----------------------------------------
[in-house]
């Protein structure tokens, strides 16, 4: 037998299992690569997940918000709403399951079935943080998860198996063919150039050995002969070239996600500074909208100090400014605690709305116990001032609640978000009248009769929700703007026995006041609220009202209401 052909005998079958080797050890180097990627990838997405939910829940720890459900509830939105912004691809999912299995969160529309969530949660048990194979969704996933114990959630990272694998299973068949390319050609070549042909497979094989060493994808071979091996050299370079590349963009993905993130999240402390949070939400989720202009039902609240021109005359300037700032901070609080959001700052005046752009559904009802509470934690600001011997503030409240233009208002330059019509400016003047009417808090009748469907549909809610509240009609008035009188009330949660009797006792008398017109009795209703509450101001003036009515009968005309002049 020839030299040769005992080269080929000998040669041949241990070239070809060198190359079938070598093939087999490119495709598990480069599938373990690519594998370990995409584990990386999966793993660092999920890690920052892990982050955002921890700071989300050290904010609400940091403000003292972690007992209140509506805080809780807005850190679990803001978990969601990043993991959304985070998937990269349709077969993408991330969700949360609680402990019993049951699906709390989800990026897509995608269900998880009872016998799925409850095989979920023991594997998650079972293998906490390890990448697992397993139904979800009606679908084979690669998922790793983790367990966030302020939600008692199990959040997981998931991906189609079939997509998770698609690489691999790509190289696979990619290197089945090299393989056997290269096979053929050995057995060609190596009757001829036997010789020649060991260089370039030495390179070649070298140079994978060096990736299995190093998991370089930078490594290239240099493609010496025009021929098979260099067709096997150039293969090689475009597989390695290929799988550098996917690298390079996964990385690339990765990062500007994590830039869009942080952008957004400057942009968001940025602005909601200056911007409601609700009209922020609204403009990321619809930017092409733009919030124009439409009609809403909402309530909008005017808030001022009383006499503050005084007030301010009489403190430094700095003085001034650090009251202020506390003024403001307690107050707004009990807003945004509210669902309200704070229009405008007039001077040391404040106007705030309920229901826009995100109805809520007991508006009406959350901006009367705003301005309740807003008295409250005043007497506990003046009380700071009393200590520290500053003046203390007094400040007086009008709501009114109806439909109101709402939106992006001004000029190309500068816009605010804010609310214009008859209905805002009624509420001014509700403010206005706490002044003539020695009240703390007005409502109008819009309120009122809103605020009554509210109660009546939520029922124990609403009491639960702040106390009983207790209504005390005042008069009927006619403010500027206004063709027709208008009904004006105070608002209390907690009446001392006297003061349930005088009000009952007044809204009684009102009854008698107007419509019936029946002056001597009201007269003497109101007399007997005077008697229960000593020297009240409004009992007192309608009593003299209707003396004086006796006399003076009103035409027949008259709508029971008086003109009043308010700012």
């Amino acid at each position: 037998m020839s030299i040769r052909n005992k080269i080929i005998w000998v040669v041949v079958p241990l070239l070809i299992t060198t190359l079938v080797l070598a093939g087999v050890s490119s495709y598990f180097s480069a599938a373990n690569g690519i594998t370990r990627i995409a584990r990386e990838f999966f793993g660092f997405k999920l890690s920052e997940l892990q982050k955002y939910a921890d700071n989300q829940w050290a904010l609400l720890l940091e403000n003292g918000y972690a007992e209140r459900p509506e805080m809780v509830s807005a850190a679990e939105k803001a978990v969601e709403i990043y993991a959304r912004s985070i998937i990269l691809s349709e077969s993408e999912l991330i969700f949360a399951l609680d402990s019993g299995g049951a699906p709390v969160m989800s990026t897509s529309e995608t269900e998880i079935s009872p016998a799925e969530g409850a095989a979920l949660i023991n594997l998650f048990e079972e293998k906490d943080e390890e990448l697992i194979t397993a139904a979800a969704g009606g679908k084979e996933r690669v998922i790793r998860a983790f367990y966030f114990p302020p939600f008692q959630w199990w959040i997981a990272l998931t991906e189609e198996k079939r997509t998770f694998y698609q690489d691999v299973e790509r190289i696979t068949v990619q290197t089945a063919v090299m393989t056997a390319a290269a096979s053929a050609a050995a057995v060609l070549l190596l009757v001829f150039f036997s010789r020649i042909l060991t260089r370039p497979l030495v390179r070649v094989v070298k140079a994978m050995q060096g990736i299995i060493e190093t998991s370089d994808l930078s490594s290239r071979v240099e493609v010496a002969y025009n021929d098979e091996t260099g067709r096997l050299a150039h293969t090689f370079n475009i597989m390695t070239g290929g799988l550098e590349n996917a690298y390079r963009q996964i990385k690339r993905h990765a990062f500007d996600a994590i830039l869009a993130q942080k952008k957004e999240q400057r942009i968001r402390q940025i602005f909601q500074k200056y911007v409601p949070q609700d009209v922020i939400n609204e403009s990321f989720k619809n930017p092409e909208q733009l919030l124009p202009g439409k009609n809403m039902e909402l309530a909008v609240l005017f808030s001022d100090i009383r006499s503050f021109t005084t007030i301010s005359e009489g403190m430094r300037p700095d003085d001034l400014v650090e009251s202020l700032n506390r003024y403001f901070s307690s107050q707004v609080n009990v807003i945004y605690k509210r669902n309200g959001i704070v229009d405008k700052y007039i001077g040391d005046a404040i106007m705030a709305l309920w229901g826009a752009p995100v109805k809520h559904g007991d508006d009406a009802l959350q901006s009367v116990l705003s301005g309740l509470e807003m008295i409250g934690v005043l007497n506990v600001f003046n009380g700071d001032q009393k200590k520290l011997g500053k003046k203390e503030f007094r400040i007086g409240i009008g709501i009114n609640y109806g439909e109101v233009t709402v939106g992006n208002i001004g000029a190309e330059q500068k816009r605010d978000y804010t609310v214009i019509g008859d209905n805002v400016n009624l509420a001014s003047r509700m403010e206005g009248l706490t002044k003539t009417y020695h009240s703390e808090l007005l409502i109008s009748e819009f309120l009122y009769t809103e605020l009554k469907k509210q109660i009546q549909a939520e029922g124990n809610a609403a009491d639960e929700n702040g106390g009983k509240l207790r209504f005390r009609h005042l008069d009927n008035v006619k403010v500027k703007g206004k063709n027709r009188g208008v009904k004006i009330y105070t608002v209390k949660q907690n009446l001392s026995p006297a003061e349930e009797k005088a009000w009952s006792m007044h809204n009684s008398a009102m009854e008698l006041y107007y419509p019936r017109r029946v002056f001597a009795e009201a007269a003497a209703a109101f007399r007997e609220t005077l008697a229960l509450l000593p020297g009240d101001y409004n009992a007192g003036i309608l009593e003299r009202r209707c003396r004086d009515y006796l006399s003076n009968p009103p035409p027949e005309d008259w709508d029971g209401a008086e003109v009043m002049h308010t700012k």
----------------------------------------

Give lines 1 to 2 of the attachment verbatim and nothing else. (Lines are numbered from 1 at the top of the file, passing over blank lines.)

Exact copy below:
[in-house]
């Protein structure tokens, strides 16, 4: 037998299992690569997940918000709403399951079935943080998860198996063919150039050995002969070239996600500074909208100090400014605690709305116990001032609640978000009248009769929700703007026995006041609220009202209401 052909005998079958080797050890180097990627990838997405939910829940720890459900509830939105912004691809999912299995969160529309969530949660048990194979969704996933114990959630990272694998299973068949390319050609070549042909497979094989060493994808071979091996050299370079590349963009993905993130999240402390949070939400989720202009039902609240021109005359300037700032901070609080959001700052005046752009559904009802509470934690600001011997503030409240233009208002330059019509400016003047009417808090009748469907549909809610509240009609008035009188009330949660009797006792008398017109009795209703509450101001003036009515009968005309002049 020839030299040769005992080269080929000998040669041949241990070239070809060198190359079938070598093939087999490119495709598990480069599938373990690519594998370990995409584990990386999966793993660092999920890690920052892990982050955002921890700071989300050290904010609400940091403000003292972690007992209140509506805080809780807005850190679990803001978990969601990043993991959304985070998937990269349709077969993408991330969700949360609680402990019993049951699906709390989800990026897509995608269900998880009872016998799925409850095989979920023991594997998650079972293998906490390890990448697992397993139904979800009606679908084979690669998922790793983790367990966030302020939600008692199990959040997981998931991906189609079939997509998770698609690489691999790509190289696979990619290197089945090299393989056997290269096979053929050995057995060609190596009757001829036997010789020649060991260089370039030495390179070649070298140079994978060096990736299995190093998991370089930078490594290239240099493609010496025009021929098979260099067709096997150039293969090689475009597989390695290929799988550098996917690298390079996964990385690339990765990062500007994590830039869009942080952008957004400057942009968001940025602005909601200056911007409601609700009209922020609204403009990321619809930017092409733009919030124009439409009609809403909402309530909008005017808030001022009383006499503050005084007030301010009489403190430094700095003085001034650090009251202020506390003024403001307690107050707004009990807003945004509210669902309200704070229009405008007039001077040391404040106007705030309920229901826009995100109805809520007991508006009406959350901006009367705003301005309740807003008295409250005043007497506990003046009380700071009393200590520290500053003046203390007094400040007086009008709501009114109806439909109101709402939106992006001004000029190309500068816009605010804010609310214009008859209905805002009624509420001014509700403010206005706490002044003539020695009240703390007005409502109008819009309120009122809103605020009554509210109660009546939520029922124990609403009491639960702040106390009983207790209504005390005042008069009927006619403010500027206004063709027709208008009904004006105070608002209390907690009446001392006297003061349930005088009000009952007044809204009684009102009854008698107007419509019936029946002056001597009201007269003497109101007399007997005077008697229960000593020297009240409004009992007192309608009593003299209707003396004086006796006399003076009103035409027949008259709508029971008086003109009043308010700012």